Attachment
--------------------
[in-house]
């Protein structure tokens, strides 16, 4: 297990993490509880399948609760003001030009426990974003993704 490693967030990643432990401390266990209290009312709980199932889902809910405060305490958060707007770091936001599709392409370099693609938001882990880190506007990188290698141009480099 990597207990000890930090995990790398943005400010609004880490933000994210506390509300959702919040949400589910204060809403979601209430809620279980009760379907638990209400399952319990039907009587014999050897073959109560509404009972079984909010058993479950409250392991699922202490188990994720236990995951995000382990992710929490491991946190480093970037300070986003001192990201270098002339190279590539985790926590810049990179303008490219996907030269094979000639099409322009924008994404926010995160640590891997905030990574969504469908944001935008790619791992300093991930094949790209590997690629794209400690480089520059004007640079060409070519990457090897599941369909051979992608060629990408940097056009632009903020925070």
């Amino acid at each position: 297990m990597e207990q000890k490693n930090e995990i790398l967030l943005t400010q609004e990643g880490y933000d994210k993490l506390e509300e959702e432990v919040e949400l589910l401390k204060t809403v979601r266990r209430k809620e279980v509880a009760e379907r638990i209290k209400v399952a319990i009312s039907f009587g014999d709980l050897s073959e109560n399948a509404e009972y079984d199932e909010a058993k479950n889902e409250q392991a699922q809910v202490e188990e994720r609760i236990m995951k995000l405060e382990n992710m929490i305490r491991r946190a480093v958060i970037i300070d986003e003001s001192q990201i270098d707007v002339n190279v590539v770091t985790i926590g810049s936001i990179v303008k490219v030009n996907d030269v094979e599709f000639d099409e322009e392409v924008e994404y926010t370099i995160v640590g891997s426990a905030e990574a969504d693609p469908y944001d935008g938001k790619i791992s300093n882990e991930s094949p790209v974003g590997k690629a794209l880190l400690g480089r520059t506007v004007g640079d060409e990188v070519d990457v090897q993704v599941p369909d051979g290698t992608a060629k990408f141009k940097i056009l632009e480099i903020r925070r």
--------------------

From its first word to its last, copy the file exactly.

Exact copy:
[in-house]
């Protein structure tokens, strides 16, 4: 297990993490509880399948609760003001030009426990974003993704 490693967030990643432990401390266990209290009312709980199932889902809910405060305490958060707007770091936001599709392409370099693609938001882990880190506007990188290698141009480099 990597207990000890930090995990790398943005400010609004880490933000994210506390509300959702919040949400589910204060809403979601209430809620279980009760379907638990209400399952319990039907009587014999050897073959109560509404009972079984909010058993479950409250392991699922202490188990994720236990995951995000382990992710929490491991946190480093970037300070986003001192990201270098002339190279590539985790926590810049990179303008490219996907030269094979000639099409322009924008994404926010995160640590891997905030990574969504469908944001935008790619791992300093991930094949790209590997690629794209400690480089520059004007640079060409070519990457090897599941369909051979992608060629990408940097056009632009903020925070």
């Amino acid at each position: 297990m990597e207990q000890k490693n930090e995990i790398l967030l943005t400010q609004e990643g880490y933000d994210k993490l506390e509300e959702e432990v919040e949400l589910l401390k204060t809403v979601r266990r209430k809620e279980v509880a009760e379907r638990i209290k209400v399952a319990i009312s039907f009587g014999d709980l050897s073959e109560n399948a509404e009972y079984d199932e909010a058993k479950n889902e409250q392991a699922q809910v202490e188990e994720r609760i236990m995951k995000l405060e382990n992710m929490i305490r491991r946190a480093v958060i970037i300070d986003e003001s001192q990201i270098d707007v002339n190279v590539v770091t985790i926590g810049s936001i990179v303008k490219v030009n996907d030269v094979e599709f000639d099409e322009e392409v924008e994404y926010t370099i995160v640590g891997s426990a905030e990574a969504d693609p469908y944001d935008g938001k790619i791992s300093n882990e991930s094949p790209v974003g590997k690629a794209l880190l400690g480089r520059t506007v004007g640079d060409e990188v070519d990457v090897q993704v599941p369909d051979g290698t992608a060629k990408f141009k940097i056009l632009e480099i903020r925070r």